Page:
Sputnik urchin

Superorder: —

Order: Cidaroida

Family: Cidaridae

Genus: Phyllacanthus

Species: Phyllacanthus imperialis

The Sputnik urchin، also known as the imperial lance urchin، imperial sea urchin، imperial urchin، pencil sea urchin، lance urchin، knobby sputnik sea urchin، mine urchin، and land mine sea urchin، is found in the Indo-Pacific region.

It has a black to brown test and spikes vary in color، although are mostly white. The spikes are very distinctive، being thick and blunt. This urchin grows to around 10 cm.


Superorder: Echinacea

Order: Camarodonta

Family: Echinometridae

Genus: Evechinus

Species: Evechinus chloroticus

Kina is found all around New Zealand in shallow waters around 12 to 14 metres deep. In the north of New Zealand it is found mostly on rocky seafloor areas but also in areas of sandy seafloor. These sea urchins can reach a maximum diameter of 16 to 17 cm. Its spikes are brown، and its test turns from brown to green after it loses its spines.

Helmet urchin

Superorder: Echinacea

Order: Camarodonta

Family: Echinometridae

Genus: Colobocentrotus

Species: Colobocentrotus atratus

The helmet urchin، also known as the shingle urchin is found on wave-swept intertidal shores in the Indo-West Pacific، particularly on the shores of Hawaii. It is deep maroon color and can grow to the size of a softball.

This sea urchin has a very unique appearance، with the upper surface a mosaic of tiny polygonal plates formed from modified spines to form a smooth mosaic. This upper surface is fringed by a ring of large، flattened modified spines. On the underside، there is another ring of smaller flattened spines.

The unique shape of the helmet urchin makes them three times as resistant as other species to being washed away by moving water.

Burrowing urchin

Superorder: Echinacea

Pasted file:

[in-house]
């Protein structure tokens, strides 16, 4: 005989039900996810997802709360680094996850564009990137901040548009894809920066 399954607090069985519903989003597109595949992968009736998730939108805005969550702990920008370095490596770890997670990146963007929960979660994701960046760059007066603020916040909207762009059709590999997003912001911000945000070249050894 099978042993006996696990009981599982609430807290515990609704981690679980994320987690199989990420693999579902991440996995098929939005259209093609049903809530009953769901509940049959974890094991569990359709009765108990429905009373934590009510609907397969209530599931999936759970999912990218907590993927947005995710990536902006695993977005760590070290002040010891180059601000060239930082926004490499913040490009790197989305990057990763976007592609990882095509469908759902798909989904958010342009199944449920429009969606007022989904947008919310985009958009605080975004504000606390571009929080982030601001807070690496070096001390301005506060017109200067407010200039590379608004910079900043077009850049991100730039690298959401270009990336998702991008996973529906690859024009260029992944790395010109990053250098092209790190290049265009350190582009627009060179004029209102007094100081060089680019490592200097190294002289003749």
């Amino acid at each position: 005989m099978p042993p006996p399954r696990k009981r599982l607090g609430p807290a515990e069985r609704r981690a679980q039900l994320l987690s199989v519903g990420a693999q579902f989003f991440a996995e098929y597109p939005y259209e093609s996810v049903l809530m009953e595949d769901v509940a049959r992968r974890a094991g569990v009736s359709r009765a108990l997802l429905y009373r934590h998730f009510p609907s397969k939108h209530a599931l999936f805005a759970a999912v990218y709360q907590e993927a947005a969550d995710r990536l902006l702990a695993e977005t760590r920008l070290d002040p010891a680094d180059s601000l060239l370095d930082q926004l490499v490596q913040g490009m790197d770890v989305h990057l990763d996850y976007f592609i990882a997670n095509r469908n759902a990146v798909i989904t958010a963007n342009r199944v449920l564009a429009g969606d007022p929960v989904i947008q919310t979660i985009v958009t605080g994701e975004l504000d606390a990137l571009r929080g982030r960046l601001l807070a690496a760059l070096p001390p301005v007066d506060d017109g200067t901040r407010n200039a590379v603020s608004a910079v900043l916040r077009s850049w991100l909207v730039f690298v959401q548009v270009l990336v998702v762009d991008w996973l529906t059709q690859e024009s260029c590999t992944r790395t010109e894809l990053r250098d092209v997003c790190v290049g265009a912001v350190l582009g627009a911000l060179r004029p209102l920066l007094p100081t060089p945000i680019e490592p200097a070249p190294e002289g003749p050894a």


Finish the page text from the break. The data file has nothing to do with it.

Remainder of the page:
Order: Camarodonta

Family: Echinometridae

Genus: Echinometra

Species: Echinometra mathaei

The burrowing urchin is found on reefs in tropical parts of the Indo-Pacific Ocean، from Madagascar، the East African coast and the Red Sea to Hawaii. It resides at depths down to 139 metres (456 ft).

This sea urchin grows to a diameter of around 5 centimetres (2.0 in). The color of this urchin can vary، but the test is usually dark and the spines are either green and purple with purple tips or entirely green with purple tips.

Its name comes from its ability to dig itself into the basaltic and calcareous rock where it lives. Because of its burrowing activities، it causes bioerosion of coral reefs.

Flower urchin

Superorder: Echinacea

Order: Camarodonta

Family: Toxopneustidae

Genus: Toxopneustes

Species: Toxopneustes pileolus

The flower urchin are widespread and common in the tropical Indo-West Pacific. They reside among coral reefs، coral rubble، rocks، sand، and seagrass beds at depths of 0 to 90 m (0 to 295 ft).

These sea urchins are relatively large sea urchins and can reach a maximum diameter of around 15 to 20 cm (6 to 8 in). Their test has five segments separated from each other by five other segments. The test varies in color، usually a deep red and grey، though there are rare instances of green and pale purple.

The most striking feature of the flower urchin، and the reason for its name، is its pedicellariae (stalked grasping appendages). Flower urchins possess four types of pedicellariae، one of which، the globiferous pedicellariae، resembles flowers. These help to defend the sea urchin from predators and are pinkish-white to yellowish-white in color with a central purple dot and a bright white rim.

The flower urchin is considered highly dangerous، as it is capable of delivering extremely painful and medically significant stings when touched.

Violet sea urchin

Superorder: Echinacea

Order: Temnopleuroida

Family: Toxopneustidae

Genus: Sphaerechinus

Species: Sphaerechinus granularis